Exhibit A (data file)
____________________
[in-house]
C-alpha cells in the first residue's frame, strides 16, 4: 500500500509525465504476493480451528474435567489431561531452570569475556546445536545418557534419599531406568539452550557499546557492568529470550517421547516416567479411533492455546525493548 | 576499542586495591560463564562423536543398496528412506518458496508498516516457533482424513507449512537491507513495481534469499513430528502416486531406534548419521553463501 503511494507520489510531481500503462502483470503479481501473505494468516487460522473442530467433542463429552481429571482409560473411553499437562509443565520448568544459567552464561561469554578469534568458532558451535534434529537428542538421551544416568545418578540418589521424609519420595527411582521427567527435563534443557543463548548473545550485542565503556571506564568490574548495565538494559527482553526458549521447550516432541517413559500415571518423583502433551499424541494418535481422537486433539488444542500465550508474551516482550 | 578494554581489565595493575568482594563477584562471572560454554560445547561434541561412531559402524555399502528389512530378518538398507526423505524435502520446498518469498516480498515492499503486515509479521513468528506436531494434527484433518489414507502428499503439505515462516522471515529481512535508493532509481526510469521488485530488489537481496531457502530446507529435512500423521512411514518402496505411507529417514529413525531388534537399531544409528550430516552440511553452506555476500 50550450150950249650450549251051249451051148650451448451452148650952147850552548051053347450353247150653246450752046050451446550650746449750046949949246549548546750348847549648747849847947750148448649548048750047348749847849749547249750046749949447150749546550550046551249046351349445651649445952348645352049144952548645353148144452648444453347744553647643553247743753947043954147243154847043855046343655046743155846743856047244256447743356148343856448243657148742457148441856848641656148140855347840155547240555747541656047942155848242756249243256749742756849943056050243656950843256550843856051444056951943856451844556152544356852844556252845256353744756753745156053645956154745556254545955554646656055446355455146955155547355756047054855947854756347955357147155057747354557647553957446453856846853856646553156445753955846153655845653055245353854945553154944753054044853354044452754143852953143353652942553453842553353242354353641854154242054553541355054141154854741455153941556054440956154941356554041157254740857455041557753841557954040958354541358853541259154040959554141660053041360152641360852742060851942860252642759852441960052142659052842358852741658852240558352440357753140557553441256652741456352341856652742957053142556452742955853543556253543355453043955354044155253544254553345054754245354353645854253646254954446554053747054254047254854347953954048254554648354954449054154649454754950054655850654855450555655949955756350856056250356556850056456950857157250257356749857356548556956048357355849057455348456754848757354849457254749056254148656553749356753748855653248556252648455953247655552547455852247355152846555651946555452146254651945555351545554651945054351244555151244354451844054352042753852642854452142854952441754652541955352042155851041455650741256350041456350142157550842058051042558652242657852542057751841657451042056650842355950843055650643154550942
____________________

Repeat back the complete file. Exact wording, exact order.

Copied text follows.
[in-house]
C-alpha cells in the first residue's frame, strides 16, 4: 500500500509525465504476493480451528474435567489431561531452570569475556546445536545418557534419599531406568539452550557499546557492568529470550517421547516416567479411533492455546525493548 | 576499542586495591560463564562423536543398496528412506518458496508498516516457533482424513507449512537491507513495481534469499513430528502416486531406534548419521553463501 503511494507520489510531481500503462502483470503479481501473505494468516487460522473442530467433542463429552481429571482409560473411553499437562509443565520448568544459567552464561561469554578469534568458532558451535534434529537428542538421551544416568545418578540418589521424609519420595527411582521427567527435563534443557543463548548473545550485542565503556571506564568490574548495565538494559527482553526458549521447550516432541517413559500415571518423583502433551499424541494418535481422537486433539488444542500465550508474551516482550 | 578494554581489565595493575568482594563477584562471572560454554560445547561434541561412531559402524555399502528389512530378518538398507526423505524435502520446498518469498516480498515492499503486515509479521513468528506436531494434527484433518489414507502428499503439505515462516522471515529481512535508493532509481526510469521488485530488489537481496531457502530446507529435512500423521512411514518402496505411507529417514529413525531388534537399531544409528550430516552440511553452506555476500 50550450150950249650450549251051249451051148650451448451452148650952147850552548051053347450353247150653246450752046050451446550650746449750046949949246549548546750348847549648747849847947750148448649548048750047348749847849749547249750046749949447150749546550550046551249046351349445651649445952348645352049144952548645353148144452648444453347744553647643553247743753947043954147243154847043855046343655046743155846743856047244256447743356148343856448243657148742457148441856848641656148140855347840155547240555747541656047942155848242756249243256749742756849943056050243656950843256550843856051444056951943856451844556152544356852844556252845256353744756753745156053645956154745556254545955554646656055446355455146955155547355756047054855947854756347955357147155057747354557647553957446453856846853856646553156445753955846153655845653055245353854945553154944753054044853354044452754143852953143353652942553453842553353242354353641854154242054553541355054141154854741455153941556054440956154941356554041157254740857455041557753841557954040958354541358853541259154040959554141660053041360152641360852742060851942860252642759852441960052142659052842358852741658852240558352440357753140557553441256652741456352341856652742957053142556452742955853543556253543355453043955354044155253544254553345054754245354353645854253646254954446554053747054254047254854347953954048254554648354954449054154649454754950054655850654855450555655949955756350856056250356556850056456950857157250257356749857356548556956048357355849057455348456754848757354849457254749056254148656553749356753748855653248556252648455953247655552547455852247355152846555651946555452146254651945555351545554651945054351244555151244354451844054352042753852642854452142854952441754652541955352042155851041455650741256350041456350142157550842058051042558652242657852542057751841657451042056650842355950843055650643154550942